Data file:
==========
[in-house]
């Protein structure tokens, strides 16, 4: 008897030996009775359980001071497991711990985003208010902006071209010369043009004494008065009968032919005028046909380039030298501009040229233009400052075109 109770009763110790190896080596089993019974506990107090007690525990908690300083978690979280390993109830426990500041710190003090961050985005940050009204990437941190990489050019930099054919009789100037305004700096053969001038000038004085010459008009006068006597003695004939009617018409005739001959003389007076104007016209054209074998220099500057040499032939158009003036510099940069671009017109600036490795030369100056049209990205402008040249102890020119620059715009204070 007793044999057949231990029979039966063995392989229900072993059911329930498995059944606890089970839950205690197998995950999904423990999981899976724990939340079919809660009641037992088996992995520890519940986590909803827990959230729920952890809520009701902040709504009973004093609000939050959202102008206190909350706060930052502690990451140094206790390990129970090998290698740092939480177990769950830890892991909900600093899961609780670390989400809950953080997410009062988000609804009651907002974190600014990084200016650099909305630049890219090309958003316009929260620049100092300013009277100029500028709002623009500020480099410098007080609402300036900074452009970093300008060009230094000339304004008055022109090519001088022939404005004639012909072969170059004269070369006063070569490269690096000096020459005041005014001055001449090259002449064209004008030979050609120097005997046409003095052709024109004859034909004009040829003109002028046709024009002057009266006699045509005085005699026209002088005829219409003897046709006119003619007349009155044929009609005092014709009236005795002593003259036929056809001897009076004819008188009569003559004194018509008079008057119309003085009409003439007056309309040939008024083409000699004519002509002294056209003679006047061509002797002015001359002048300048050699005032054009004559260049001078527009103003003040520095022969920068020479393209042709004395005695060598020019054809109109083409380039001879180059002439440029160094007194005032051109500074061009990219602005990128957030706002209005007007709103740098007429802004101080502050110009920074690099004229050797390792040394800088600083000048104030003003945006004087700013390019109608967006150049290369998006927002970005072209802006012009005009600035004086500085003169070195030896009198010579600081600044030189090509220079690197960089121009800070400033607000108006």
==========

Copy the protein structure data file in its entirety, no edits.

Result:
[in-house]
């Protein structure tokens, strides 16, 4: 008897030996009775359980001071497991711990985003208010902006071209010369043009004494008065009968032919005028046909380039030298501009040229233009400052075109 109770009763110790190896080596089993019974506990107090007690525990908690300083978690979280390993109830426990500041710190003090961050985005940050009204990437941190990489050019930099054919009789100037305004700096053969001038000038004085010459008009006068006597003695004939009617018409005739001959003389007076104007016209054209074998220099500057040499032939158009003036510099940069671009017109600036490795030369100056049209990205402008040249102890020119620059715009204070 007793044999057949231990029979039966063995392989229900072993059911329930498995059944606890089970839950205690197998995950999904423990999981899976724990939340079919809660009641037992088996992995520890519940986590909803827990959230729920952890809520009701902040709504009973004093609000939050959202102008206190909350706060930052502690990451140094206790390990129970090998290698740092939480177990769950830890892991909900600093899961609780670390989400809950953080997410009062988000609804009651907002974190600014990084200016650099909305630049890219090309958003316009929260620049100092300013009277100029500028709002623009500020480099410098007080609402300036900074452009970093300008060009230094000339304004008055022109090519001088022939404005004639012909072969170059004269070369006063070569490269690096000096020459005041005014001055001449090259002449064209004008030979050609120097005997046409003095052709024109004859034909004009040829003109002028046709024009002057009266006699045509005085005699026209002088005829219409003897046709006119003619007349009155044929009609005092014709009236005795002593003259036929056809001897009076004819008188009569003559004194018509008079008057119309003085009409003439007056309309040939008024083409000699004519002509002294056209003679006047061509002797002015001359002048300048050699005032054009004559260049001078527009103003003040520095022969920068020479393209042709004395005695060598020019054809109109083409380039001879180059002439440029160094007194005032051109500074061009990219602005990128957030706002209005007007709103740098007429802004101080502050110009920074690099004229050797390792040394800088600083000048104030003003945006004087700013390019109608967006150049290369998006927002970005072209802006012009005009600035004086500085003169070195030896009198010579600081600044030189090509220079690197960089121009800070400033607000108006």